US auto sales show signs of recovery in third quarter

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Director General of General Motors Co. 2,72%

Sales in the United States fell in the third quarter, but showed signs of strengthening as the U.S. auto industry continued to recover from coronavirus-related lockdowns that virtually brought business to a standstill this spring.

The US auto industry has rebounded faster than many expected this summer, in part due to strong demand for trucks and sport utility vehicles, an increase in urban consumers turning to car ownership ‘easier car and credit terms that make auto payments more affordable.

Analysts expected the pace of sales in September to be closer to what it was earlier this year, before the pandemic led to widespread business closings and travel restrictions in March.

GM said on Thursday that its third-quarter U.S. sales fell nearly 10% from the previous year period, but the drop was narrower than the 34% drop in the second quarter, when all of its North American factories were temporarily inactive to protect workers from the spread of the virus. GM said its production has mostly returned to pre-pandemic levels.

The Detroit automaker has benefited financially from the growing demand for large pickup trucks that have long been its focus, as well as cost-cutting measures put in place years in advance.

Competitor Fiat Chrysler Automobiles NV also reported a 10% drop in US sales in the third quarter, but the drop was smaller than the 39% drop in the second quarter. Ford engine Co.

Expected to release third quarter sales on Friday and Tesla figures Inc.

are also expected in the coming days.

Car buying website Edmunds.com estimates total sales for the U.S. auto industry for the third quarter will still be down 11%, but that’s an improvement from the nearly 31% drop. that occurred in the second trimester.

Growing demand from consumers who buy cars from dealerships is leading the recovery, as opposed to fleet operators and other companies who buy vehicles in bulk and are still reeling from the crisis.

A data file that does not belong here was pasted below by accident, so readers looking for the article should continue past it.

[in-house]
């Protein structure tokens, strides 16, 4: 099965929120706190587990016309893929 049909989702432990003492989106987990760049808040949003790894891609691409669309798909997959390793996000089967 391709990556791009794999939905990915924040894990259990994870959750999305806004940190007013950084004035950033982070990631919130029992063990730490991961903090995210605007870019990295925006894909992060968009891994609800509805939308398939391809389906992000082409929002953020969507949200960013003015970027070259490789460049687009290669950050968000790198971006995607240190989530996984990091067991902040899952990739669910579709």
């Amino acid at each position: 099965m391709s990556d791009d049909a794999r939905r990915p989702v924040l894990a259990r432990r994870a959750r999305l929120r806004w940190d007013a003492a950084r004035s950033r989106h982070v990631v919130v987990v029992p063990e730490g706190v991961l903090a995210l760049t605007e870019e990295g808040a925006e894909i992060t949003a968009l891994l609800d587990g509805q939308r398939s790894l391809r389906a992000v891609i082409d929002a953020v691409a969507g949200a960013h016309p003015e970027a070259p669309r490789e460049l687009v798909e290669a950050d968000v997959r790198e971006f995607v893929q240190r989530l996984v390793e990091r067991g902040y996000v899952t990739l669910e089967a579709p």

A shortage of available vehicles – a hangover from auto plant closures this spring – is helping to drive up prices as automakers and dealerships withdraw promotions and other discounts.

Car buyers on average paid an all-time high of $ 35,655 for a new vehicle in September, up 5.6% from the same month last year, according to JD Power.

September sales were driven in part by the Labor Day weekend, when many dealerships are offering discounts to attract customers, but overall performance indicates strong underlying demand for new vehicles, said Thomas King, President of Data and Analytics at JD Power. “This despite a tight inventory for most of the most popular vehicles. ”

Hyundai engine from South Korea Co.

is one of several car manufacturers leading the industry comeback. Hyundai, which recently expanded its lineup to include popular full-size SUVs, said its U.S. sales rose 5.4% in September from a year ago and fell just 1% in September. third trimester.

Japanese automakers, which have less of a presence in booming truck markets, have been slower to recover. But for some, September was improving.

Toyota engine Corp.

TM -0,01%

said its third-quarter sales in the United States were down nearly 11% from the year-ago period, but saw a 16% gain in September, from SUVs like the Rav4 and the Highlander carrying the performance of the company.

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